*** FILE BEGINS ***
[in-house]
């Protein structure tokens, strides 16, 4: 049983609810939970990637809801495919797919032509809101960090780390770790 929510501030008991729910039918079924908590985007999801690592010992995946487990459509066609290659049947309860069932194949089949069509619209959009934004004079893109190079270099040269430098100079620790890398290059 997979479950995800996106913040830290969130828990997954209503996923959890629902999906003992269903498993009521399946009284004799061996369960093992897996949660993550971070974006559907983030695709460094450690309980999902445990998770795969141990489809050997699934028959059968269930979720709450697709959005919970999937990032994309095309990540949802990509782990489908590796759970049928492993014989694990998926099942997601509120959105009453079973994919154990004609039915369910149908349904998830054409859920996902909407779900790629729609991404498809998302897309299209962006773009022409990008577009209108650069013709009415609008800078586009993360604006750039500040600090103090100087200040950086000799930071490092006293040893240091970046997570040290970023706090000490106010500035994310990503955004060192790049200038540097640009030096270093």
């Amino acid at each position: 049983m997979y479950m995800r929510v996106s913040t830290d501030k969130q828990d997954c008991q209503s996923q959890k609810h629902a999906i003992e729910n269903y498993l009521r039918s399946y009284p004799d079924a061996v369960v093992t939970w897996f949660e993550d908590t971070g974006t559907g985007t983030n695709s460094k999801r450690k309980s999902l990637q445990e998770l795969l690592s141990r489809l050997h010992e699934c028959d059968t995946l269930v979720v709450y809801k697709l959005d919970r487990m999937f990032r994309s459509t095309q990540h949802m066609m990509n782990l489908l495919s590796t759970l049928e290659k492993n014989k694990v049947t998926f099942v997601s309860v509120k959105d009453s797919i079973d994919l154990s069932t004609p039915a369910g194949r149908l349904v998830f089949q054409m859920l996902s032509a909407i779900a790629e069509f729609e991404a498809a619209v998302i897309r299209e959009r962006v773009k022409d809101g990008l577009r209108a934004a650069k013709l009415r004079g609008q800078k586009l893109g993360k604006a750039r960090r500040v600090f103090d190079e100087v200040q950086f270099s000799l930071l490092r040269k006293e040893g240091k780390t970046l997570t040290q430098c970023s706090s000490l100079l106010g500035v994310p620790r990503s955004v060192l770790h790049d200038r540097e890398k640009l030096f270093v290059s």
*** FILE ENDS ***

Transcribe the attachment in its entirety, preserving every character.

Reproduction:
[in-house]
């Protein structure tokens, strides 16, 4: 049983609810939970990637809801495919797919032509809101960090780390770790 929510501030008991729910039918079924908590985007999801690592010992995946487990459509066609290659049947309860069932194949089949069509619209959009934004004079893109190079270099040269430098100079620790890398290059 997979479950995800996106913040830290969130828990997954209503996923959890629902999906003992269903498993009521399946009284004799061996369960093992897996949660993550971070974006559907983030695709460094450690309980999902445990998770795969141990489809050997699934028959059968269930979720709450697709959005919970999937990032994309095309990540949802990509782990489908590796759970049928492993014989694990998926099942997601509120959105009453079973994919154990004609039915369910149908349904998830054409859920996902909407779900790629729609991404498809998302897309299209962006773009022409990008577009209108650069013709009415609008800078586009993360604006750039500040600090103090100087200040950086000799930071490092006293040893240091970046997570040290970023706090000490106010500035994310990503955004060192790049200038540097640009030096270093």
């Amino acid at each position: 049983m997979y479950m995800r929510v996106s913040t830290d501030k969130q828990d997954c008991q209503s996923q959890k609810h629902a999906i003992e729910n269903y498993l009521r039918s399946y009284p004799d079924a061996v369960v093992t939970w897996f949660e993550d908590t971070g974006t559907g985007t983030n695709s460094k999801r450690k309980s999902l990637q445990e998770l795969l690592s141990r489809l050997h010992e699934c028959d059968t995946l269930v979720v709450y809801k697709l959005d919970r487990m999937f990032r994309s459509t095309q990540h949802m066609m990509n782990l489908l495919s590796t759970l049928e290659k492993n014989k694990v049947t998926f099942v997601s309860v509120k959105d009453s797919i079973d994919l154990s069932t004609p039915a369910g194949r149908l349904v998830f089949q054409m859920l996902s032509a909407i779900a790629e069509f729609e991404a498809a619209v998302i897309r299209e959009r962006v773009k022409d809101g990008l577009r209108a934004a650069k013709l009415r004079g609008q800078k586009l893109g993360k604006a750039r960090r500040v600090f103090d190079e100087v200040q950086f270099s000799l930071l490092r040269k006293e040893g240091k780390t970046l997570t040290q430098c970023s706090s000490l100079l106010g500035v994310p620790r990503s955004v060192l770790h790049d200038r540097e890398k640009l030096f270093v290059s």